It is nothing compared to helping people with disabilities, but my son’s college had a lockdown for what was a possible shooter last week – turned out to be a kid still wearing his Halloween costume – but social media was the way people communicated. It was very surreal to watch the news, and see they had all the information right down to photos of the suspect in handcuffs, without being onsite and before police would verify anything. It was Connecticut State University in New Britain, CT.
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Tell us ‘one good thing’ about using tech to make the Internet or the world better

This article first appeared in the San Jose Mercury News

About 11 years ago, the European Commission established Safer Internet Day, an annual event that focuses on making the Internet a better and safer place. It takes place on the second day of the second week of February, which means it falls on Feb. 11 in 2014. Over the years there have been sporadic events in the United States supporting the same goal, but there hasn’t been a lot of coordination in this country.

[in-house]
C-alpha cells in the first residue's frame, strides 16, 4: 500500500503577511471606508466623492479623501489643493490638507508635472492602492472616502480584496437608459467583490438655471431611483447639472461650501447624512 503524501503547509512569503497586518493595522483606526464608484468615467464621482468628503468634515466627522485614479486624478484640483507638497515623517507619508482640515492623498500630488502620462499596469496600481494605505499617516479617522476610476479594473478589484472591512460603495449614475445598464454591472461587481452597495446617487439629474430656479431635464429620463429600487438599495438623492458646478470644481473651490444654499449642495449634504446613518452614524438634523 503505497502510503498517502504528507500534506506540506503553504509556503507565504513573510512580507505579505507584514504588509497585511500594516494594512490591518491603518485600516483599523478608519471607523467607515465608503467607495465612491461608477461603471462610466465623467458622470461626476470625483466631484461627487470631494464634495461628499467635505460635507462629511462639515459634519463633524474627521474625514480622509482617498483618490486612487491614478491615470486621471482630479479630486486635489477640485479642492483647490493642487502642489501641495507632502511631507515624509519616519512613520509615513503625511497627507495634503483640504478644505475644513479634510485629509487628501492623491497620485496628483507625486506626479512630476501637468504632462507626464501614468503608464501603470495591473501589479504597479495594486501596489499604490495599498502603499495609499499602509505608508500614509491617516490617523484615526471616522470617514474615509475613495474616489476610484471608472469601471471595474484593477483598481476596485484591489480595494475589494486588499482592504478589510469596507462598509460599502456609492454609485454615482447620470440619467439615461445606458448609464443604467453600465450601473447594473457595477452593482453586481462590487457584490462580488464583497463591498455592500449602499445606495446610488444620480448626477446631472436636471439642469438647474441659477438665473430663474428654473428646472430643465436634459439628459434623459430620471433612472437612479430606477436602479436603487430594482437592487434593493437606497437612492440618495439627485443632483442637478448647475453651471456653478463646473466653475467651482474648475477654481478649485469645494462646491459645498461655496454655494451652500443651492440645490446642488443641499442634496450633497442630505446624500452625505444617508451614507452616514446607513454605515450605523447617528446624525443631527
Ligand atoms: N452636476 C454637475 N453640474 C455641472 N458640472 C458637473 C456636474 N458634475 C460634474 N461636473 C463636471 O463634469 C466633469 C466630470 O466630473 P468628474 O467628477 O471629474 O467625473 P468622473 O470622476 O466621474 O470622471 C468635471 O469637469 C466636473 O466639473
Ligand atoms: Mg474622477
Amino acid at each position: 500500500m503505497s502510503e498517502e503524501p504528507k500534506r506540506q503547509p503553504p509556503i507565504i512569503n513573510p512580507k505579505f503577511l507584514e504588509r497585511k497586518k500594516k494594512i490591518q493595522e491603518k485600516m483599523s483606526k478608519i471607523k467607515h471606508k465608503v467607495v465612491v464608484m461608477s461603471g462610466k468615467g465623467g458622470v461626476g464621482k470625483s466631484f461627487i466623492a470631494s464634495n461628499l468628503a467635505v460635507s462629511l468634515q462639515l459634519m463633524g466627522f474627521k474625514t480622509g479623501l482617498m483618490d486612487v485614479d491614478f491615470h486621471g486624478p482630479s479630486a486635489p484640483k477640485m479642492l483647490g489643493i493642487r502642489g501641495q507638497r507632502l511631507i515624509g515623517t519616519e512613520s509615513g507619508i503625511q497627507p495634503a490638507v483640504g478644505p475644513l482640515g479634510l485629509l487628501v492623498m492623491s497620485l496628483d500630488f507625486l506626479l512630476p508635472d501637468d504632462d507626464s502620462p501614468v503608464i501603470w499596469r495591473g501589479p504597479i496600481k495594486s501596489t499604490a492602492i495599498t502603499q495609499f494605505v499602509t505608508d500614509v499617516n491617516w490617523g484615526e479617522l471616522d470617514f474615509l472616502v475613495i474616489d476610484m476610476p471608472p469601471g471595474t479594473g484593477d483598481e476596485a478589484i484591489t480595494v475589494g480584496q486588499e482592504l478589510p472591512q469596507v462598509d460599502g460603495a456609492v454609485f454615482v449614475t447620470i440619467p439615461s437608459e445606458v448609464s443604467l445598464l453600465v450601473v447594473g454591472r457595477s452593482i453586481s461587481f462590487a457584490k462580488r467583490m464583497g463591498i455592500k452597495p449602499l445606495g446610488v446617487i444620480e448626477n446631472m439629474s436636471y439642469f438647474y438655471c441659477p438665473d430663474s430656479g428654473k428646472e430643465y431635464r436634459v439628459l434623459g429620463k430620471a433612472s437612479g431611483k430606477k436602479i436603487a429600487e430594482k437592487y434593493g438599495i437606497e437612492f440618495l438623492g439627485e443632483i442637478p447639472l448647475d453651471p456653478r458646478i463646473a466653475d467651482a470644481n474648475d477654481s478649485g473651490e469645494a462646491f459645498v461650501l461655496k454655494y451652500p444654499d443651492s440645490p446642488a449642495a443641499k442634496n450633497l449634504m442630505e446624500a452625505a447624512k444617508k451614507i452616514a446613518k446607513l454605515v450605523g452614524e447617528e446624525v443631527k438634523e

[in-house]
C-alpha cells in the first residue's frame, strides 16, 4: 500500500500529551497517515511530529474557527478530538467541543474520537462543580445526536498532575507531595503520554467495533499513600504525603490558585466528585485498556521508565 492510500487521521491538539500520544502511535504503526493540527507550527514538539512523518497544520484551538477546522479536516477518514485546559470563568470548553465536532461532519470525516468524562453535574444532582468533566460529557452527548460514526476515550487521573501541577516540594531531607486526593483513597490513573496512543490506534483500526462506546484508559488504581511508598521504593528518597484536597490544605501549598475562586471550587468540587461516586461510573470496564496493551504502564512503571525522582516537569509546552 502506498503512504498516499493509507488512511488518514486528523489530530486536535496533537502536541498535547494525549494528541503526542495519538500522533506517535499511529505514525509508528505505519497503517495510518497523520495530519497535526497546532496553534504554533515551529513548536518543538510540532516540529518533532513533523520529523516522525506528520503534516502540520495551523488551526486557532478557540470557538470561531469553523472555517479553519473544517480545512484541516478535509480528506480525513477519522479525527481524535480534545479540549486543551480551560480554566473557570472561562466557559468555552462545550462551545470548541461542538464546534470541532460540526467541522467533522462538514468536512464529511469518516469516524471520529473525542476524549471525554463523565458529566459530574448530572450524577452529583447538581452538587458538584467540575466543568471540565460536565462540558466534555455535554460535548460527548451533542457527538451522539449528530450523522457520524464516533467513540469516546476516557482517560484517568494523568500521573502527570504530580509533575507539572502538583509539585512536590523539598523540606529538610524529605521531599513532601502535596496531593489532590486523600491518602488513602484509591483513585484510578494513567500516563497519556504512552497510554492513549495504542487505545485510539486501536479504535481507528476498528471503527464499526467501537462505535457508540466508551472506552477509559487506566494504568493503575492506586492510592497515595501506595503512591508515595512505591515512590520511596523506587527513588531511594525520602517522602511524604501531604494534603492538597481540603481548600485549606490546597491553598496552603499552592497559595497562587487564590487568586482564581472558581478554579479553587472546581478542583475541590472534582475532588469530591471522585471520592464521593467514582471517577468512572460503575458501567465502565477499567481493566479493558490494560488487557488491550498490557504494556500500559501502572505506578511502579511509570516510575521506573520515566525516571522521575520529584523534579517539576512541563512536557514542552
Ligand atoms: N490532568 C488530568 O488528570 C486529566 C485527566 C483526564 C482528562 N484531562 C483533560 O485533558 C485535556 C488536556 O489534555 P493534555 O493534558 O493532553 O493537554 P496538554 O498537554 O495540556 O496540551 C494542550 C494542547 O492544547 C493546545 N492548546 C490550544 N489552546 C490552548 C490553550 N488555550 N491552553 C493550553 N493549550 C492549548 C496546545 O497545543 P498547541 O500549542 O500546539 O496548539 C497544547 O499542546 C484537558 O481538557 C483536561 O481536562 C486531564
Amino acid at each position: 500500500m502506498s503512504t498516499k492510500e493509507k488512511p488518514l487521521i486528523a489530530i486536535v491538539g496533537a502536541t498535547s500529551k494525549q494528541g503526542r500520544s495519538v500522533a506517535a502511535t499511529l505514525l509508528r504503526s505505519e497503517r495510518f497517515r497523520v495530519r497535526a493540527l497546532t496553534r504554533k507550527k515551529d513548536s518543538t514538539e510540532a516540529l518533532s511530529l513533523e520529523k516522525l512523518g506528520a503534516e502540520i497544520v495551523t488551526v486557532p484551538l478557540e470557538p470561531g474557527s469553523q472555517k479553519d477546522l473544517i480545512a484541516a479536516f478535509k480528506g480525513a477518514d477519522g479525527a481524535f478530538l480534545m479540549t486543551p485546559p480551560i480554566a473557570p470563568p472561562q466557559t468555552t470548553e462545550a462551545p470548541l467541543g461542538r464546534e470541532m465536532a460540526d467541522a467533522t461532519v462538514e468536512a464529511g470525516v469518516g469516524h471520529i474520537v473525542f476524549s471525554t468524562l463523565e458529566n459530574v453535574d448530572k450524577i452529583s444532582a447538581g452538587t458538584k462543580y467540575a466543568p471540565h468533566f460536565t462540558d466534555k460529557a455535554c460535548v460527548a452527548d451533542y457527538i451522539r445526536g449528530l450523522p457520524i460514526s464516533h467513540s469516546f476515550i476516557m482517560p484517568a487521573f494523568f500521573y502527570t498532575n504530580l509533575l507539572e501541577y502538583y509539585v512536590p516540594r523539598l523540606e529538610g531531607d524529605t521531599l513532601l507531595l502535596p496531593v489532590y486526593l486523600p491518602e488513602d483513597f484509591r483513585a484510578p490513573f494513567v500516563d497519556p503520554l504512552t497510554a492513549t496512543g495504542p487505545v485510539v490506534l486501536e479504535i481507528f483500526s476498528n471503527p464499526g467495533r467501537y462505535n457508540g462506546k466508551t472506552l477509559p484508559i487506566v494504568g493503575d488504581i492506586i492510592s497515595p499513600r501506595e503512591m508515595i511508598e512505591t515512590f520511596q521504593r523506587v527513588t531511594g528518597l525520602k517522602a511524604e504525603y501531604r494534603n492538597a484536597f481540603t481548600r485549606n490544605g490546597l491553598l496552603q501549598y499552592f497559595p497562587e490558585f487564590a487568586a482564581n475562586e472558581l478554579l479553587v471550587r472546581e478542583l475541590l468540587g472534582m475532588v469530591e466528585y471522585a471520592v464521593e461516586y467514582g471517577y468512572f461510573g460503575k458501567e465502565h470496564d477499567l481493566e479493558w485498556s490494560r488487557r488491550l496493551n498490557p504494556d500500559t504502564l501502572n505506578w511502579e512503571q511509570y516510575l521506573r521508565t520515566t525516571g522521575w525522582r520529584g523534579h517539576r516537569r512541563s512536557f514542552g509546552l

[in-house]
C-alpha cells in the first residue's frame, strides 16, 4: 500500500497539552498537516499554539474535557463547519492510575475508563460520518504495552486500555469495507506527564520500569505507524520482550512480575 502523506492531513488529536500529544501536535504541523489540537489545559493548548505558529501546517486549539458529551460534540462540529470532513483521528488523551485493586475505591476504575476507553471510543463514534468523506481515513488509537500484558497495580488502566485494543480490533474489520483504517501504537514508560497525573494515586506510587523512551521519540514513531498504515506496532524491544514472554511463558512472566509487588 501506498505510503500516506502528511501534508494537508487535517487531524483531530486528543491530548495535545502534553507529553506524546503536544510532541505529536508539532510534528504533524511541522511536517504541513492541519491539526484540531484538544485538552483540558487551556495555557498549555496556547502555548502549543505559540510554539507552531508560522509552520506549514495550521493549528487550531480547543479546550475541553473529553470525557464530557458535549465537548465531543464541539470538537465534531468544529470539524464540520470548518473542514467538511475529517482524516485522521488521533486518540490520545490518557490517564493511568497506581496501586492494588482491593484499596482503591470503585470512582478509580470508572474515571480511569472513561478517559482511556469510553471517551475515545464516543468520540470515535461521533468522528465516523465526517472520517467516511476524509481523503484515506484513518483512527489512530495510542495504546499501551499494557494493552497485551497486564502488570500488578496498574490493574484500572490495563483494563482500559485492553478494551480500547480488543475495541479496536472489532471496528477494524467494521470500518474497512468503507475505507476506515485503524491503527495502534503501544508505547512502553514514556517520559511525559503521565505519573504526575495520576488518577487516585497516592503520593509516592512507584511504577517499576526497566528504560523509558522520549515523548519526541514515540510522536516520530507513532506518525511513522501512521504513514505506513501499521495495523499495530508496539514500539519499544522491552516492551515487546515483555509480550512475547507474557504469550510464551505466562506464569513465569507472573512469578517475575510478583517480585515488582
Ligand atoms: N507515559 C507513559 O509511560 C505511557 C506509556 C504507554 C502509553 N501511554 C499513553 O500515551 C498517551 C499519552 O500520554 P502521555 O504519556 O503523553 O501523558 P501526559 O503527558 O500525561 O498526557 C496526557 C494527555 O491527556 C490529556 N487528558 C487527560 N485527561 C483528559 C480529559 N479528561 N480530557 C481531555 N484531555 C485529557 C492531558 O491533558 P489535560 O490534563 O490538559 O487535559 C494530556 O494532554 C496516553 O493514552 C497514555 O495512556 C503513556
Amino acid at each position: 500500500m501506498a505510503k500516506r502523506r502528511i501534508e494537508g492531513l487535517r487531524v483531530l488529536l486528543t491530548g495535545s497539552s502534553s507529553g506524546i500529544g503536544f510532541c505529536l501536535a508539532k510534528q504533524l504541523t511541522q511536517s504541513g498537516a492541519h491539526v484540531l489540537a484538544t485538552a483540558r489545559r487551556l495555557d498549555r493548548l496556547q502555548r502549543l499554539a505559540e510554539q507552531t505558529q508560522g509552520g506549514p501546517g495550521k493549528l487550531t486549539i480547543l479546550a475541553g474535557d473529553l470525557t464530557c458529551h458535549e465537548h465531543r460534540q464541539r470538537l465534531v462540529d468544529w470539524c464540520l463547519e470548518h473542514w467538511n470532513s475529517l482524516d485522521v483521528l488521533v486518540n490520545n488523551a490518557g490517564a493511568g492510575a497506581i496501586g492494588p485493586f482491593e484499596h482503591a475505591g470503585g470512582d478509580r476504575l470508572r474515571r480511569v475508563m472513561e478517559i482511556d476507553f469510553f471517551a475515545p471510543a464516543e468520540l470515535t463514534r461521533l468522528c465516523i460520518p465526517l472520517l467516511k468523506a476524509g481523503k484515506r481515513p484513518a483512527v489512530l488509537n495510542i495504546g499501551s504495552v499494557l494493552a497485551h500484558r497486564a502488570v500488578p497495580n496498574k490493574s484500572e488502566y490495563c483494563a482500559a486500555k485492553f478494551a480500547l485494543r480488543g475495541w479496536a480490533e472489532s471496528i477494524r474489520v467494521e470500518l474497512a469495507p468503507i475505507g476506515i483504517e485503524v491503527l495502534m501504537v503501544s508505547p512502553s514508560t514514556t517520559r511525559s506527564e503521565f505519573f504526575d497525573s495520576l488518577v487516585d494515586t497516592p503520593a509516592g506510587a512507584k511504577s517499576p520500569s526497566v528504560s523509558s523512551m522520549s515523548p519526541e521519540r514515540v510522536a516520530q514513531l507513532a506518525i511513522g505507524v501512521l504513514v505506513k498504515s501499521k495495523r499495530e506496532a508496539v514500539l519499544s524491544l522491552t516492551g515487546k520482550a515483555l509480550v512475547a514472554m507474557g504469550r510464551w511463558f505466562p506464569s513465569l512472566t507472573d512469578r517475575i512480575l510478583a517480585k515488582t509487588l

That’s about to change.

Safer Internet Day gets a boost in the U.S.

Safer Internet Day gets a boost in the U.S., the nonprofit Internet safety organization that I co-direct, was asked by the European Commission to coordinate Safer Internet Day activities in the United States. With support from Rep. Anna Eshoo, D-Palo Alto, and a variety of government agencies, nonprofit groups and companies, we’re planning an event in Washington, D.C., on Feb. 11, along with local events throughout the country.

This year’s theme is “Let’s create a better Internet together” because the folks in Europe who coordinate events globally realize that improving the online experience for both kids and adults isn’t just about dealing with dangers. It’s also about recognizing and encouraging all of the great ways people use the Internet and mobile technology to make the world a better place.